I do not have a funny tale today, or a freelance horror story like the last post, or a social commentary like the one before that. What I do have today is laundry. Time sensitive laundry since the 4 year old wet the bed last night. But before I get started in earnest on that, I wanted to come and tell y'all a little story about these 2 awesome "older" ladies that I met last week.
Last week, I had to go to the doctor...the LADY doctor. I hate going to the gynecologist. It is my least favorite appointment of the year. Any appointment that involves a paper sheet and stirrups just sucks. I was a new patient so I got there really early to do all of the necessary paperwork. I had to ask the receptionist where to list the birth of my last child since there was only room for 3 on the form. When I sat back down to finish, I noticed these 2 ladies staring at me.
I was not in the mood to be friendly. I was at the gynecologist. But I smiled back at them, I can be polite without being friendly, I thought. This was the cue that they had been waiting for apparently: as is the norm in my life, I am a "Chatty Cathy" magnet.
"When are you due?" one of them said with a smile.
Yep, I am not pregnant. Nor have I been pregnant in nearly 5 years. So I looked up at them both smiling expectantly and said deadpan "July, 2008." (Which was when my youngest was born.)
This took a second to sink in, and then they apologized profusely and laughed hysterically. Then they asked about my kids.
"You have FOUR kids?" the graying brunette asked in amazement.
"Um, yes." I replied a little tersely.
"My, my -- I could not imagine. We both had 2. Not together, of course. Hahahaha." the obviously expertly dyed blonde said.
I offered a wilted smile, hoping that we weren't about to become best friends or something.
"We're best friends." (were they reading my mind??!) "We've been best friends since grade school. We married best friends, we live on the same street, our oldest kids married each other." the blonde offered up.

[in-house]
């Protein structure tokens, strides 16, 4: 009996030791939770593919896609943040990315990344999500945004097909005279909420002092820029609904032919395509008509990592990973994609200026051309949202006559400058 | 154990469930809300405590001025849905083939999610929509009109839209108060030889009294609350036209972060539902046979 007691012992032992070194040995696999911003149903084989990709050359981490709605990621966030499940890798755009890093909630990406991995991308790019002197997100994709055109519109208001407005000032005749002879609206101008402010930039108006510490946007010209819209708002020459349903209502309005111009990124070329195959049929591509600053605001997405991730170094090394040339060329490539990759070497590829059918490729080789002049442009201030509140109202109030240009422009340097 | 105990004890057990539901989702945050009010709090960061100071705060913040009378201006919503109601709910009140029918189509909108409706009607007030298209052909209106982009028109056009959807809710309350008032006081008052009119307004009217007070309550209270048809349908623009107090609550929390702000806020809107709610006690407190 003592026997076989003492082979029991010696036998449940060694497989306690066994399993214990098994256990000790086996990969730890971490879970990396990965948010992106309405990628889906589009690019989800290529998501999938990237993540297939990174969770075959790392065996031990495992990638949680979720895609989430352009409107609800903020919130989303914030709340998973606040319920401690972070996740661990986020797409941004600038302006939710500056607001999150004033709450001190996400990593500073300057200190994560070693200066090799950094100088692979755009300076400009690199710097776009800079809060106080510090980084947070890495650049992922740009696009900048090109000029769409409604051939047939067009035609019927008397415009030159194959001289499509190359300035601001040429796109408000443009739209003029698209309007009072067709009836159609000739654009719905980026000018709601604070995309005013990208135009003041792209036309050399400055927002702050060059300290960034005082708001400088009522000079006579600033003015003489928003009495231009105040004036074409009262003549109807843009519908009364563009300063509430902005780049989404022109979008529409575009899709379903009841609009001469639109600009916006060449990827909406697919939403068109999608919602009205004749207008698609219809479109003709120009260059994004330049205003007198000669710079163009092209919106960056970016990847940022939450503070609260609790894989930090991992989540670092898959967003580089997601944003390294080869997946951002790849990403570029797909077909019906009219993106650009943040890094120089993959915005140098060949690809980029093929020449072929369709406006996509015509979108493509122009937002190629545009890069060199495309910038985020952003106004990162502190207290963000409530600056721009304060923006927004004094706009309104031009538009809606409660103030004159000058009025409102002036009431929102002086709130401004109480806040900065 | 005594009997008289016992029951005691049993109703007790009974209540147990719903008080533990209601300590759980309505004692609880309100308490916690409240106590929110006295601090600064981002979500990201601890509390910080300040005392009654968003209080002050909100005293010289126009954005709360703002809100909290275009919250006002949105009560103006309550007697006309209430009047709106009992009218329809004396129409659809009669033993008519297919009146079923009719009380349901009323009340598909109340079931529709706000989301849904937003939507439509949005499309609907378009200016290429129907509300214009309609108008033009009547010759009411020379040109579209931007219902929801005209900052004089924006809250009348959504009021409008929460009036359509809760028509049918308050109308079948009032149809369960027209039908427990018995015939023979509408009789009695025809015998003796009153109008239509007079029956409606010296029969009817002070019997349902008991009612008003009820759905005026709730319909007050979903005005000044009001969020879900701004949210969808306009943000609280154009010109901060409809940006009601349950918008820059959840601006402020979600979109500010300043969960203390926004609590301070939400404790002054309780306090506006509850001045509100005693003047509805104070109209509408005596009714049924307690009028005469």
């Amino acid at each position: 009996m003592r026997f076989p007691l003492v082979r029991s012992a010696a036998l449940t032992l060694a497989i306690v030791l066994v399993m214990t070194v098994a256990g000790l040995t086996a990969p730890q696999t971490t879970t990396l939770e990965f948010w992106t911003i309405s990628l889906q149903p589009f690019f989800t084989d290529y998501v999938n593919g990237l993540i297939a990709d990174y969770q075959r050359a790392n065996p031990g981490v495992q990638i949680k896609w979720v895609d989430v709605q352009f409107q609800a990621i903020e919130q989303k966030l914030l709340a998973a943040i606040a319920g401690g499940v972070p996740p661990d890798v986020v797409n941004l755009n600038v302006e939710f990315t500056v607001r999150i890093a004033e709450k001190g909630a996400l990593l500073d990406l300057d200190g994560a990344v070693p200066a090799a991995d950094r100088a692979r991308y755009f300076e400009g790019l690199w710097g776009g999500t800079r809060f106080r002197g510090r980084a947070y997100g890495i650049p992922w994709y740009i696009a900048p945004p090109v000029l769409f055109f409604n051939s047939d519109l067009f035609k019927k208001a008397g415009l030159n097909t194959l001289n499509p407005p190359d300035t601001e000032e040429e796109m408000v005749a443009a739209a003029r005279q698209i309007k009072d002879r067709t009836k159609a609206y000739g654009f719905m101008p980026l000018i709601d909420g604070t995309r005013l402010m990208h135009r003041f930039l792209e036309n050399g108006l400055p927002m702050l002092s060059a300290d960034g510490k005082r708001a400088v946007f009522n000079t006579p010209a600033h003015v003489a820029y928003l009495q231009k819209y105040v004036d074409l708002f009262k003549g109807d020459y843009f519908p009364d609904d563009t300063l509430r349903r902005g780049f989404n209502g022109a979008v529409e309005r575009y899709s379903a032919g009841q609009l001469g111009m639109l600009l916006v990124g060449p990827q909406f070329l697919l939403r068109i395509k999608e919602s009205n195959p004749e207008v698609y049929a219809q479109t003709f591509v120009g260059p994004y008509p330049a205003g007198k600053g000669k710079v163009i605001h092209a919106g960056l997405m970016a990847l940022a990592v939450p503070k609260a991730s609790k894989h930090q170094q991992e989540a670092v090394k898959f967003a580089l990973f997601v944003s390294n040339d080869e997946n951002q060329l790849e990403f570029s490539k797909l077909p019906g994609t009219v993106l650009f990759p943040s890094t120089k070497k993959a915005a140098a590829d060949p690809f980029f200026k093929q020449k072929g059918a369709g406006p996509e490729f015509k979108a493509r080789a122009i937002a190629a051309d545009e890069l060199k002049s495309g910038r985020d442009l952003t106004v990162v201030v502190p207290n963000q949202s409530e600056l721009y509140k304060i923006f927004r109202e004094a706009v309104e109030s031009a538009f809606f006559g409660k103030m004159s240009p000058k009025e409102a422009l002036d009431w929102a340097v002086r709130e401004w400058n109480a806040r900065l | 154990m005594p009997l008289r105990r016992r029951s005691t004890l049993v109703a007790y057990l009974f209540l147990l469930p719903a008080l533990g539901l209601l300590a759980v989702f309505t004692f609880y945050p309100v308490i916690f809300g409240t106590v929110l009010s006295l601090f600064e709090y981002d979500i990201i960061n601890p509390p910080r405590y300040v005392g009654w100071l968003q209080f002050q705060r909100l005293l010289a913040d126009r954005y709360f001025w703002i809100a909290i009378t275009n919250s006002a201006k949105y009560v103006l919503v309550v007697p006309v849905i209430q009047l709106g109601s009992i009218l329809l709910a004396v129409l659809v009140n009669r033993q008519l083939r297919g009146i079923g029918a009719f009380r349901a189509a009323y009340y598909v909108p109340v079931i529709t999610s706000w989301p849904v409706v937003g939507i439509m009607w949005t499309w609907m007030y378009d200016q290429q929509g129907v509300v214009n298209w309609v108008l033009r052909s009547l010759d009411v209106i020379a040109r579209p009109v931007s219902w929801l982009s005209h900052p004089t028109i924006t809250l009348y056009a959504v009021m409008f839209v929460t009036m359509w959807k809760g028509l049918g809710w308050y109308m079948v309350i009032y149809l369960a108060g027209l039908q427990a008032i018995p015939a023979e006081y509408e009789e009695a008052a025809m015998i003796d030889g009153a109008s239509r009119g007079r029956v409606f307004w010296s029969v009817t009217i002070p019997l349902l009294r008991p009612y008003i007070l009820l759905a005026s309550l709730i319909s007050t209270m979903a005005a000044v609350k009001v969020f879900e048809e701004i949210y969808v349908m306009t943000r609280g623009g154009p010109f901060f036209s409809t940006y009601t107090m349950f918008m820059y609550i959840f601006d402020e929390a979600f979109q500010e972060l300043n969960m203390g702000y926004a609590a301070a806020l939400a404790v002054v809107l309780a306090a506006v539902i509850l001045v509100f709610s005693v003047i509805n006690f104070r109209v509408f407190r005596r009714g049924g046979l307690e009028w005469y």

"I guess we're sort of attached at the hip." reaffirmed the brunette and they both giggled like school girls.
My paperwork now finished, I was intrigued by this pair. What were they doing here together at the gynecologist together?? So, with nothing to lose, I asked "So, do you both have appointments today?"
"Yep, but we do go to separate exam rooms." And there was that school girl giggle fit again.
"So besides being incredibly fertile, what do you do?" The brunette asked.
"Yes, do you work outside of the home? I imagine that with 4 kids you have your hands full." inquired the blonde.
"I do have my hands full, but I am a writer. I work from home, usually in my pajamas, surrounded by kid clutter and laundry."
This piqued their interest.
"Steamy romance novels?" smirked the brunette, "I don't suppose the stork brought those 4 kids." followed by another chorus of giggles.
"Um, no." I laughed nervously. These two were a lot more feisty than they appeared in their coordinated fashions from Cato. "I doubt that my romance novels would be very good. All of my characters would end up pregnant by the third chapter. Mostly I write content for web pages."
"Oh. That sounds sort of boring." the brunette said disapointedly.
"Well, I also have a personal blog where I share funny parenting stories and satirical social commentaries." I said, hoping to redeem a little of the coolness factor. "And I've written some children's books; but they've been rejected by every publisher I've sent them to."
"Maybe you should try romance novels" the blonde responded. "Does your blog have a lot of followers?"